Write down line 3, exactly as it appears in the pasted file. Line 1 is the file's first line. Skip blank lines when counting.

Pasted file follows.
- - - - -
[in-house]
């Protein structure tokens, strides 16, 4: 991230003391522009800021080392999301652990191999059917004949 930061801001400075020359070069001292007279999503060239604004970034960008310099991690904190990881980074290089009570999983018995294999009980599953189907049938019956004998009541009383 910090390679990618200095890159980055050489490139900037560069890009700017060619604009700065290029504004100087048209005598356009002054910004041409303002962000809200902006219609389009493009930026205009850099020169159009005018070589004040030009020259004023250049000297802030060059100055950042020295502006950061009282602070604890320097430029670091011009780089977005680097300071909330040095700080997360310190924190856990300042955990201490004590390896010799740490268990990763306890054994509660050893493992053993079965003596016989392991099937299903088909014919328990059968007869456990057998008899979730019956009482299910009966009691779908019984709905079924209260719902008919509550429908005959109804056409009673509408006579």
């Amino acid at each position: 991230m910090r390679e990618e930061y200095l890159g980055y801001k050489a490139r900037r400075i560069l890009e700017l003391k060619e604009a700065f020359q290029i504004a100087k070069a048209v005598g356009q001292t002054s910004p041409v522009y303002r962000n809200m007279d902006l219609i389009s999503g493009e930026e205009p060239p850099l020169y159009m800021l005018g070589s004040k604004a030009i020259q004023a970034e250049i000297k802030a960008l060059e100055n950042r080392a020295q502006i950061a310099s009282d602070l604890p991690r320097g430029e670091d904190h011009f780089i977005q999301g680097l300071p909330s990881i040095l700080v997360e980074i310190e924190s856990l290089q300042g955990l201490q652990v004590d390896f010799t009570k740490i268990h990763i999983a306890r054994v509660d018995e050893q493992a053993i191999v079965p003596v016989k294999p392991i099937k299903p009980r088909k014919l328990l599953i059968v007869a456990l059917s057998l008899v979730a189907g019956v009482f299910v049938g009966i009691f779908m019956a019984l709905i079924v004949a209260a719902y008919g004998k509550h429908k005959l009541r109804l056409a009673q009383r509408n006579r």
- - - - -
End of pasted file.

């Amino acid at each position: 991230m910090r390679e990618e930061y200095l890159g980055y801001k050489a490139r900037r400075i560069l890009e700017l003391k060619e604009a700065f020359q290029i504004a100087k070069a048209v005598g356009q001292t002054s910004p041409v522009y303002r962000n809200m007279d902006l219609i389009s999503g493009e930026e205009p060239p850099l020169y159009m800021l005018g070589s004040k604004a030009i020259q004023a970034e250049i000297k802030a960008l060059e100055n950042r080392a020295q502006i950061a310099s009282d602070l604890p991690r320097g430029e670091d904190h011009f780089i977005q999301g680097l300071p909330s990881i040095l700080v997360e980074i310190e924190s856990l290089q300042g955990l201490q652990v004590d390896f010799t009570k740490i268990h990763i999983a306890r054994v509660d018995e050893q493992a053993i191999v079965p003596v016989k294999p392991i099937k299903p009980r088909k014919l328990l599953i059968v007869a456990l059917s057998l008899v979730a189907g019956v009482f299910v049938g009966i009691f779908m019956a019984l709905i079924v004949a209260a719902y008919g004998k509550h429908k005959l009541r109804l056409a009673q009383r509408n006579r």